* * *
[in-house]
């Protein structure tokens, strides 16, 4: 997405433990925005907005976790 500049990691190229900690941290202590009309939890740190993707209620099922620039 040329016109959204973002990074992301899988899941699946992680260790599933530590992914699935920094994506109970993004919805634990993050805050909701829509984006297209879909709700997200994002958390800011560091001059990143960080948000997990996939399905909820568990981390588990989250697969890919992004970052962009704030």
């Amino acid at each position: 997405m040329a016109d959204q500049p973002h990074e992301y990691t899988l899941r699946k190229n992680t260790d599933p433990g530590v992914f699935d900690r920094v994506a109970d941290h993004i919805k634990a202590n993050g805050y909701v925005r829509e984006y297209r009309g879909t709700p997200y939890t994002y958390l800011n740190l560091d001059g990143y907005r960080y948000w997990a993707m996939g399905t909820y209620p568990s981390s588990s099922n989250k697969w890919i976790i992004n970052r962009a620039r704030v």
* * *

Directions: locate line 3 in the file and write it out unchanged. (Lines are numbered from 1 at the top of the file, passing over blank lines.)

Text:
């Amino acid at each position: 997405m040329a016109d959204q500049p973002h990074e992301y990691t899988l899941r699946k190229n992680t260790d599933p433990g530590v992914f699935d900690r920094v994506a109970d941290h993004i919805k634990a202590n993050g805050y909701v925005r829509e984006y297209r009309g879909t709700p997200y939890t994002y958390l800011n740190l560091d001059g990143y907005r960080y948000w997990a993707m996939g399905t909820y209620p568990s981390s588990s099922n989250k697969w890919i976790i992004n970052r962009a620039r704030v």